Hot-and-Cold Running F-16s
Trump’s $62 billion push for overseas sales
If you weren’t paying attention August 14, you could easily have missed it. It looked like all the other bland Pentagon contracts announced about 5 p.m. every workday. But this one awarded the nation’s largest defense contractor a deal to sell F-16 jet fighters worth up to a breathtaking $62 billion to foreign countries over the coming decade. And even if you were paying attention, the fine print released by the Defense Department left a lot of questions unanswered about the huge Lockheed contract.
It didn’t say who would be buying the planes, for example, or how many eventually would be bought. But that’s not as important as what it did say: The deal will involve “new production … primarily” done at Lockheed’s plants in South Carolina and Texas. That’s the jet engine driving this deal: It’s much more about jobs-for-America than security-for-America. It puts a floor under Lockheed’s new plant in South Carolina, where F-16 production is shifting from its longtime Texas production line. That gives the company, along with its investors and lenders, confidence that they’ll be churning out Vipers (pilots’ nickname for the F-16) and Fighting Falcons (the official Air Force nickname) for years to come.
There’s good and bad news associated with the deal. It likely will lead to more sales, more quickly, of the venerable jet. It might even lower its price. That’s the good news, at least for those foreign customers kicking the tires. “The international market for fighters is highly competitive,” says Todd Harrison, defense budget expert at the Center for Strategic and International Studies. “This is an effort by the U.S. government to help U.S. companies compete in that international market by facilitating foreign military sales.”
But not everybody sees it that way. “This is a way to flout budget rules and lock the government in for years, giving the contractor a long-term project and a financial lifeline,” says Scott Amey, veteran federal contracting guru at the Project On Government Oversight (POGO).
Of course, if you don’t think the U.S. should be peddling nuclear-capable arms willy-nilly around the globe, it’s also the bad news.
Just as significantly, the contract is an “indefinite-delivery/indefinite-quantity” (IDIQ) contract that eliminates haggling over the price of the planes. The Pentagon has used such contracts for years to buy spare parts and support services, but defense-industry experts say they believe this is the first time the Pentagon is using the peculiar contracting vehicle for a such a massive arms deal. “I know of no contract of this size applied to a weapons system, as opposed to routine goods and services that are needed on a recurring basis,” says William Hartung, arms-trade expert at the Center for International Policy. “In theory, sales against this contract will receive the usual vetting, but there is a danger that the sales will go on auto-pilot and be rushed through without proper scrutiny.”
Traditionally, each foreign weapons sale involves a new contract, with months, if not years, of paperwork before the hardware heads overseas. It’s like a custom-tailored suit, which takes time and money. But an IDIQ contract is like going into a department store with hundreds of suits already on the racks. Beyond the price set in the IDIQ contract for the base-model F-16s, purchasers only have to pay for options they want (although sophisticated avionics tend to cost more than raised cuffs). Air Force officials say such deals can cut delivery times by a third.
The massive F-16 IDIQ deal is the latest move by the Trump administration to turbocharge American arms sales around the world. President Donald Trump raised eyebrows in 2018 when he displayed charts detailing $12.5 billion in U.S. weapons sales to Saudi Arabia during an Oval Office session with Crown Prince Mohammed bin Salman. “We’re talking,” Trump said, “about over 40,000 jobs in the United States.” But such boasts tend to be empty.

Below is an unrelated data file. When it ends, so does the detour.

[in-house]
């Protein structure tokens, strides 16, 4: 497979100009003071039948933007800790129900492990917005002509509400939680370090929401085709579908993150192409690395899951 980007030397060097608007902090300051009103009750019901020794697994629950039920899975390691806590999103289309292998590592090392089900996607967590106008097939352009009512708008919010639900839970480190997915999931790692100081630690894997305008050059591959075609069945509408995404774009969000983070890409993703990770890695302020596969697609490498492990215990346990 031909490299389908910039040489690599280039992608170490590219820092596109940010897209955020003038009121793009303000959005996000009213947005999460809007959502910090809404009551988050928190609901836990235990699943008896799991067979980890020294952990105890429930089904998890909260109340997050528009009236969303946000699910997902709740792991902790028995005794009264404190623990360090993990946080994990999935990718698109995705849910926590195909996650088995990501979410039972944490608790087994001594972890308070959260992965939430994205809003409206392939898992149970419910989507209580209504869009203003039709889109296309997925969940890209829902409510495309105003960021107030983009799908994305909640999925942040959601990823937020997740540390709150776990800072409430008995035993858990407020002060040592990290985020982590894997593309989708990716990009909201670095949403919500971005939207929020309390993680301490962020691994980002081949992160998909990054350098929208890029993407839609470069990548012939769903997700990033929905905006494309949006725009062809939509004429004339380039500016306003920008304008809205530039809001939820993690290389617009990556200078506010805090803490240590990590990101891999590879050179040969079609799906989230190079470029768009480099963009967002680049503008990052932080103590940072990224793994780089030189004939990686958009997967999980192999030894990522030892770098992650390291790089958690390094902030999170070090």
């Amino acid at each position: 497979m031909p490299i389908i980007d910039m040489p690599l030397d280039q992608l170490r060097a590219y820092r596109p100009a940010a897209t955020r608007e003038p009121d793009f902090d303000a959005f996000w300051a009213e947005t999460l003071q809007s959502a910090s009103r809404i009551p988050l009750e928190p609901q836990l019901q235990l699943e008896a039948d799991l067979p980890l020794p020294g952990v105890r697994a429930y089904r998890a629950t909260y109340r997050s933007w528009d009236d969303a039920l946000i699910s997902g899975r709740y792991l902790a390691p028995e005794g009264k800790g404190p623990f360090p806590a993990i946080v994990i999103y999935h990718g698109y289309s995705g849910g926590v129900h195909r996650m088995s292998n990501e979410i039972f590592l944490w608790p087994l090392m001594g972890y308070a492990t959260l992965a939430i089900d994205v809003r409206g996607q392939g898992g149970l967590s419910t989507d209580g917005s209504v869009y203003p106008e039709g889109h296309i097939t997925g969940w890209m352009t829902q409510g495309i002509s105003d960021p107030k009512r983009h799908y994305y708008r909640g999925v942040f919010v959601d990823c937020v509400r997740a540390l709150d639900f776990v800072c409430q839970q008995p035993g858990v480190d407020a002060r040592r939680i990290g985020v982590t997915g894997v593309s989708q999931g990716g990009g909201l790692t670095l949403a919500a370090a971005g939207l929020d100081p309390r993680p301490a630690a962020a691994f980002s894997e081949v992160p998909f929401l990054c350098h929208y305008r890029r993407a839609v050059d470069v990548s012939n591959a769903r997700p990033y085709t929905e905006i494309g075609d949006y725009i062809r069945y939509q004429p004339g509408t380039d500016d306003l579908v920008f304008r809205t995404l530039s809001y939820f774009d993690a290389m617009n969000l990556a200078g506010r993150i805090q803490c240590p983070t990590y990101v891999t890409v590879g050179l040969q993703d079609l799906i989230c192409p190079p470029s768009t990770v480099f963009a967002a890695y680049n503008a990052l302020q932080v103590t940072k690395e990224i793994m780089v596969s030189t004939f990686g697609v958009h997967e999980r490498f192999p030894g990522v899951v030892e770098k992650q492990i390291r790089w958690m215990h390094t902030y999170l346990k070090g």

No one in the administration is shy about selling weapons. “By streamlining the [Foreign Military Sales] process, we have lowered costs and accelerated our response time to partner-nation requests, allowing us to deliver critical capabilities more quickly and effectively,” Defense Secretary Mark Esper said in Hawaii during an August speech highlighting the U.S. military role in the Pacific. “Today, there are more than $160 billion worth of [Foreign Military Sales] projects under way across the Indo-Pacific, including $22 billion in newly initiated projects in this fiscal year alone—which is almost half of all Foreign Military Sales globally.”
While the F-16 announcement said the deal’s initial order was for 90 planes for $4.9 billion (about $54 million a copy), it didn’t say who was buying them. But word leaked out that 66 were bound for Taiwan—the first in nearly 30 years—and 24 for Morocco.
China quickly denounced the sale of the F-16s to Taiwan. “Its announcement at this particular time is believed to be yet another U.S. provocation and a step on the red line of the Taiwan question, which further risks confrontation,” China’s state-owned Global Times said. “If a reunification-by-force operation breaks out, the PLA [China’s People’s Liberation Army] would destroy Taiwan’s air fields and command centers, giving the F-16Vs no chance to even take flight, and giving those already in the air no place to land, analysts said.”
“Reunification-by-force”? And you thought the Pentagon had a way with words.
Such complaints are not likely to be the last, given the Trump administration’s ardor for keeping American jobs by selling weapons overseas (and this is a bipartisan trend: President Barack Obama’s administration signed deals worth twice as much as Republican George W. Bush’s White House). In 2018, the Trump administration issued a new U.S. Conventional Arms Transfer policy that shifted the emphasis of such sales from national security to the national economy.
“The USA was the top arms exporter in 2015–19 and delivered major arms to 96 states,” the Stockholm International Peace Research Institute reported in March. “This is a far higher number of destinations for arms exports than any other supplier.” U.S. arms sales jumped by 23% between 2010-2014 and 2015-2019, as its share of the global arms market rose from 31% to 36%. In the fiscal year that ended September 30, the U.S. approved $83.5 billion in Foreign Military Sales notifications, the Trump administration’s best-selling year. A Defense Department inspector general report released October 15 said the Pentagon had 14,762 arms deals at various stages of negotiation and delivery. As of last fall, they were worth $579 billion to 189 nations and international organizations.